Five Great Container Choices for Any Garden

by Seasonal Wisdom on July 5, 2011

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This is a debut of a series of exchanges between Urban Gardens and Seasonal Wisdom, exploring the latest in gardening, green living and design. Robin Horton of Urban Gardens shares her five favorite container types for gardens, wherever you are…

A garden container can be anything really. What you choose depends on your needs, what you are planting, personal style, and of course, your budget. Containers run the gamut — from sleek contemporary to ornate traditional styles to upcycled planters made from old bathtubs, barrels, boats, and even bras. Shown above is the contemporary Sahara line from Gandia Blasco.

Get ahead on container planting with the Aurelius Cast Stone Planter from eplanters.com.

Garden planters come in many sizes and materials, including cast stone and clay, lightweight fiberglass and resin, reclaimed wood, metal, and even a breathable soft felt-like polypropylene that promotes aeration and works well vertically. (Note: Always make sure you have good drainage, healthy potting soil and proper growing conditions.)

Restoration Hardware's French all-weather woven planters bring Provence to your urban garden.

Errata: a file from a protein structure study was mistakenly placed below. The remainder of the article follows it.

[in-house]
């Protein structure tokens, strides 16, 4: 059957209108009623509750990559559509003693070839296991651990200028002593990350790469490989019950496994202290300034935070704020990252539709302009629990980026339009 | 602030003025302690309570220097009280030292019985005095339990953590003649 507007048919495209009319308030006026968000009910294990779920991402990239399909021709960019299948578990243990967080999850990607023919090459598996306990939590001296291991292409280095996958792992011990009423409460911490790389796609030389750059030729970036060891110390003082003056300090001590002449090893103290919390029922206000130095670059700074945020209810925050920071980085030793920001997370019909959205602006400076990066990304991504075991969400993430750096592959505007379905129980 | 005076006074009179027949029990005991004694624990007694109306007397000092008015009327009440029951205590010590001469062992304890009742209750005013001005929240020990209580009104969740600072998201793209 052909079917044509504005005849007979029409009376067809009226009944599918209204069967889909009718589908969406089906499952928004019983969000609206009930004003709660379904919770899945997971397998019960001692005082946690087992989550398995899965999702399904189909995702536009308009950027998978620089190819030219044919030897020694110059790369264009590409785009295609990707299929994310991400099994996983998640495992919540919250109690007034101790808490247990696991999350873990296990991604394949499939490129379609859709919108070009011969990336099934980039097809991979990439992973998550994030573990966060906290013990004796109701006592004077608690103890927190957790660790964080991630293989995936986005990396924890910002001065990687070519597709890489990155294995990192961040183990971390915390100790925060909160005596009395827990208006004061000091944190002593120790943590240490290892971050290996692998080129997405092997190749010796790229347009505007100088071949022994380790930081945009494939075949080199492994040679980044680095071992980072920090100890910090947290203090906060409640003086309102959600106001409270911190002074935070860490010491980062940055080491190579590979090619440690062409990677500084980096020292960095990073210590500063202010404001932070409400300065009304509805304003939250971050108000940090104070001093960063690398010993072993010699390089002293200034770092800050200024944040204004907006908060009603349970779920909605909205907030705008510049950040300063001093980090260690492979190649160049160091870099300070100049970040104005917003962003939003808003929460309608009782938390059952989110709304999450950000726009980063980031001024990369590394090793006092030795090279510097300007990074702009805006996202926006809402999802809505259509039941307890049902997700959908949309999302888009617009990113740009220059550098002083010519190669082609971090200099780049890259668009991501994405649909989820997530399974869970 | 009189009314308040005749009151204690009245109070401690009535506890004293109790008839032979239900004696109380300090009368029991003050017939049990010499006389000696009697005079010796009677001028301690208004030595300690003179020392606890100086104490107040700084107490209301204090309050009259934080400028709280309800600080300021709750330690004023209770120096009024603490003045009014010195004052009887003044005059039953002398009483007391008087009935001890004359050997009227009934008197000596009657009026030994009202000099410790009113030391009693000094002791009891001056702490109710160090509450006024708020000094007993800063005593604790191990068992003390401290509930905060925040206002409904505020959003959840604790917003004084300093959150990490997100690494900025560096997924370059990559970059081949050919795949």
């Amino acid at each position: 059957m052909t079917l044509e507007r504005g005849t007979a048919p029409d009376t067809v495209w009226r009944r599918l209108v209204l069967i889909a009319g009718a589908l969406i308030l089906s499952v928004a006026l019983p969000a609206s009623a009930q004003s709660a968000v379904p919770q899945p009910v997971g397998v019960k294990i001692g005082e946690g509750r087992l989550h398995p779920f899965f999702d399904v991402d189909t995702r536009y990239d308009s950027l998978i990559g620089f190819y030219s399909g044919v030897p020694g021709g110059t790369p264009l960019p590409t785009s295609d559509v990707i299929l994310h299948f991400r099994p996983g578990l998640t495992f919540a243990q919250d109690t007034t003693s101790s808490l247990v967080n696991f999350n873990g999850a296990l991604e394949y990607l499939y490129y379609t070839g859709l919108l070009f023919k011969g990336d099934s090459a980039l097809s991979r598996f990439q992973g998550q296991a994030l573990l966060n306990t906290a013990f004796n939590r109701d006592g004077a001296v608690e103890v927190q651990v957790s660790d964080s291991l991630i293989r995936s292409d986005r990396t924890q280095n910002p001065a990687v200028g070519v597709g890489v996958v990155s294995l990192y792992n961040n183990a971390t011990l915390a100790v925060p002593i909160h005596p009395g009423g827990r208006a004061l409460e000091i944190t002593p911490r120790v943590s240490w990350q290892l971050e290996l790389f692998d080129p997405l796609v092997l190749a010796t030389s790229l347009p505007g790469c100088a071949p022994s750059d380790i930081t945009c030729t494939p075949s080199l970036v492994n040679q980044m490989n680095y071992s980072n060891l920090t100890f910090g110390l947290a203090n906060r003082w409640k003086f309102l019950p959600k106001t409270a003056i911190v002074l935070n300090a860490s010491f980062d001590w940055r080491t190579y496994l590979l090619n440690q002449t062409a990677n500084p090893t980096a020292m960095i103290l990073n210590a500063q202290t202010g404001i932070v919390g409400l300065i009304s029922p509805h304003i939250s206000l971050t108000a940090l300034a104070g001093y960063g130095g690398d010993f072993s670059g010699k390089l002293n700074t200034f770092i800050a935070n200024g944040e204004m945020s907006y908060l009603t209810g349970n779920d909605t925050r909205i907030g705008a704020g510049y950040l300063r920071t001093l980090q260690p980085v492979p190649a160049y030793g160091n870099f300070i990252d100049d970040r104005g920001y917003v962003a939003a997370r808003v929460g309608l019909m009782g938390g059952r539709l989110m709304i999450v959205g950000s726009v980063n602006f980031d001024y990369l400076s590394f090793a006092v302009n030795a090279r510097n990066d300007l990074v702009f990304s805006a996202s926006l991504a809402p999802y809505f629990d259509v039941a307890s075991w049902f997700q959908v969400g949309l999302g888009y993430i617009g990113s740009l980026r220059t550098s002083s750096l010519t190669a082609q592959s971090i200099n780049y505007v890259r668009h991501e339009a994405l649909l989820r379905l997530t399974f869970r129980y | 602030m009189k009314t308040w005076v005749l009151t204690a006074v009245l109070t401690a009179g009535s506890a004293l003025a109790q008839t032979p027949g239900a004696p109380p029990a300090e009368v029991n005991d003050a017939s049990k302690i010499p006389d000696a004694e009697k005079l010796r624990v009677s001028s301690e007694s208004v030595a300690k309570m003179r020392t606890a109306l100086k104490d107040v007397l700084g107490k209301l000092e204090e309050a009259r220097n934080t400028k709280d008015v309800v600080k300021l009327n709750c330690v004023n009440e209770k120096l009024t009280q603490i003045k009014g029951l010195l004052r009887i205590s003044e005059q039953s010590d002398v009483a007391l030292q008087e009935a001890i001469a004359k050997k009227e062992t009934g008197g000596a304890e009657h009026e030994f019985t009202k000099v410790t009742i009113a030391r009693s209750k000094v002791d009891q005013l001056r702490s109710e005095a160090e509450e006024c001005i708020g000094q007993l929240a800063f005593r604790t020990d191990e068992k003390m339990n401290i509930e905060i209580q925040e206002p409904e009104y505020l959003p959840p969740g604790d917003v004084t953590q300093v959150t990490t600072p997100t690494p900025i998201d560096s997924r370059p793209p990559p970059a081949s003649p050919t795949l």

What’s your lifestyle? If you are not prepared to water often or you travel frequently, you may want to consider one of the self-irrigating planters described below. If effortlessly moving your containers is important, than lightweight woven planters (see above), soft pots or those on casters might be the way to go.

Plants move easily with Wallter's Post Planter at FoldBedding.com.

Five of Robin’s Faves to Consider

The Trio Cottage by Lechuza.com is a woven, self-irrigating planter.

1) While You Were Out: Self-Watering Pots

Great for those who travel or may forget to water enough. I like the sleek lines of Lechuza’s containers with self-watering sub-irrigation system. The Trio Cottage has a durable UV resistant woven finish that works well in a variety of gardens or even on a city balcony, and the recessed carrying handles make it simple to transport.

GardenGlo White solar planter lightens up garden.

2) Illuminating Experiences

When the sun goes down, cast a warm glow from a container that illuminates your garden or terrace. Light up your space with electric, battery operated, or solar models, such as the contemporary Sahara line from Gandia Blasco (shown at the top) or the more traditional look from GardenGlo (shown above).

Lightweight, portable Bacsquare planter by Bacsac.com makes planting easy for city dwellers.

3) Go Lightly and Be Moved

Weightless, flexible, and modular soft containers move with you, and also address weight issues associated with planting on rooftops. The extremely durable containers from Bacsac are made from woven and non-woven recycled geotextile fabric, which is permeable and UV- resistant.

Woolly Pocket's Meadow Pocket - WoolyPockets.com

Many containers, like this one from Wooly Pockets, are pouches that consist of a breathable, felted material made from 100% recycled plastic bottles, with an additional built-in moisture barrier.

Smart Pots make urban gardens easy-peasy. SmartPots.com